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Former soldier concerned about VA letter

Concerns remain about intent and meaning of toxic fume announcement

U.S. Army of Engineers personnel constructed a $5.5 million trash disposal plant at Bagram Airfield in 2012. U.S. Army photo

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The Department of Veterans Administration recently mailed a letter to some veterans that begins by informing them that they may qualify for disability benefits but one local attorney who is also impacted as a former soldier expressed concerns.

The letter from the VA states the following:

The Department of Veterans Affairs (VA) recently issued new regulations to address health conditions associated with particulate matters exposure during military service. These regulations establish a presumptive of service connections for three respiratory health conditions: chronic asthma, rhinitis and/or chronic sinusitis.

The letter then explains that some veterans may be eligible for disability compensation benefits and are encouraged to apply if they meet the following criteria:

Service in Southwest Asia theater of operations during the Persian Gulf War beginning Aug. 2, 1990 to present and/or in Afghanistan, Syria, Djibouti, or Uzbekistan on or after Sept. 19, 2001, and you developed chronic asthma, chronic rhinitis and/or chronic sinusitis within 10 years of military separation.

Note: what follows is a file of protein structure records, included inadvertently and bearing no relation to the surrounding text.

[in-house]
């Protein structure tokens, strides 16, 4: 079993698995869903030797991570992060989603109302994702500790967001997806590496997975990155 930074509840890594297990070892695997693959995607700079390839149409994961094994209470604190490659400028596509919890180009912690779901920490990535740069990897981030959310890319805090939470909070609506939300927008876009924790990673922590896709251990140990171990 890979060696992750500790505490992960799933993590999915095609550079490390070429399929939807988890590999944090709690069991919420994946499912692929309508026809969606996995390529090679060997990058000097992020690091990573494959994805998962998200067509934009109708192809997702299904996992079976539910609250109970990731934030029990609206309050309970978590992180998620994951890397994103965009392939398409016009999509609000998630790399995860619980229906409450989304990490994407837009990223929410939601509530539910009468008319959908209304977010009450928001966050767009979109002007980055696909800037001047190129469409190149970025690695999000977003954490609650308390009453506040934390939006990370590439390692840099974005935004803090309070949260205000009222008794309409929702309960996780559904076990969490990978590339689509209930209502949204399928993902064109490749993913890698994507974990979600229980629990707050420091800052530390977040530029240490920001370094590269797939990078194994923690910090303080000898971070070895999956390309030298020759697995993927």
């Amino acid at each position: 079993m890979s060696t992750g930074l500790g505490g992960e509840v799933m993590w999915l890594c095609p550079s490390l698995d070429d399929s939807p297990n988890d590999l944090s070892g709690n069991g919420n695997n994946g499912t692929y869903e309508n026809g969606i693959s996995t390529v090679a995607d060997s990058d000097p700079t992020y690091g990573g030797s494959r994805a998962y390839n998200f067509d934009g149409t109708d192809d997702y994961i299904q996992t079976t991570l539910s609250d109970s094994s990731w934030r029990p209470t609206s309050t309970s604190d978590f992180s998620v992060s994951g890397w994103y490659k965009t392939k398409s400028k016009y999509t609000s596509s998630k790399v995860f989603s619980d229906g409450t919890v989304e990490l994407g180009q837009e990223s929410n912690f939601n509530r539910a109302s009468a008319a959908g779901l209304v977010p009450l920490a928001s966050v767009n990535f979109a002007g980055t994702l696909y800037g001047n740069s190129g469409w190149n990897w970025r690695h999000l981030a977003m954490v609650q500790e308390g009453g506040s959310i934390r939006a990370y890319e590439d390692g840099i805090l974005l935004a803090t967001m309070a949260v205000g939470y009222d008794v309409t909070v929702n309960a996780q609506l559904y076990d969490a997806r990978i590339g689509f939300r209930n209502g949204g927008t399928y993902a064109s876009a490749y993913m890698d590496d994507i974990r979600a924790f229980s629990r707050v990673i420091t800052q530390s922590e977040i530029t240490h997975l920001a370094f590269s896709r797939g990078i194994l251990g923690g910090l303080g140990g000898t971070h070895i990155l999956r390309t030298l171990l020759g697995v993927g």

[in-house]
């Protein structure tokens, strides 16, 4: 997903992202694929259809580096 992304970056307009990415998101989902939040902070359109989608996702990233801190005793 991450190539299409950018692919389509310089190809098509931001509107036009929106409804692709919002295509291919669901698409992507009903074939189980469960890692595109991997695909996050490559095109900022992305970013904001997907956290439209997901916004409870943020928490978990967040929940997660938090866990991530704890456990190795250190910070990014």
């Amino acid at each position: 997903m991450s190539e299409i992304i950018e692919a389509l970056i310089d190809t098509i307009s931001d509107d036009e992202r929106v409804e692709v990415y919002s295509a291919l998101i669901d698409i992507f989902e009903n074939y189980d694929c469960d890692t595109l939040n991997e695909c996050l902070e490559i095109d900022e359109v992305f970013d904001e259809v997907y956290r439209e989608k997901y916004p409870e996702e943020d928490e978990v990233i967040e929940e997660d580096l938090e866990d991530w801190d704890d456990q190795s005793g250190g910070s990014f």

The letter is in reaction to the federal rulemaking process that VA Secretary Denis McDonough began on May 27 to create a fast-track to health care disability compensation for some veterans suffering from these respiratory illnesses.

The VA says it will process disability claims for these conditions on a presumptive basis, meaning that a lower amount of evidence is required from veterans in order to receive benefits.

Veterans diagnosed with cancer, respiratory issues and lung diseases at young ages have blamed their conditions on exposure to toxic fumes. Many have sought VA benefits and health care; however, the VA has contended for years that there was not sufficient evidence to support their claims.

This apparent change by the VA signals the first time that it is allowing easier access to benefits for veterans who exposed to burn pits, despite the years of pleading from veterans and advocates. 

"Through this process, I determined that the evidence provided was sufficient to establish presumptions of service connection for these three respiratory conditions," explained McDonough in a recent article.

"This is the right decision, and the VA will continue to use a holistic approach in determining toxic exposure presumptives moving forward," McDonough added.

The VA indicated that it plans on reaching out to veterans who now qualify and tell them how to apply or reapply. Hence the letter dated Aug. 2, 2021.

But some concern has been expressed about the wording and intent of the letter.

"This is the real story," began Michael McNeil, an Army veteran and associate attorney with PCVA law firm in Tacoma. "The VA is intentionally misleading soldiers to minimize the number of soldiers who will bring forth claims," McNeil charged. 

"The letter never mentions burn pit exposure - instead it refers to it as ‘particulate matters exposure.' It is written in such a way to blow past the uninitiated; it informs soldiers of benefits they have available without really informing them."

McNeil said he will continue to dive deeper into the issue.

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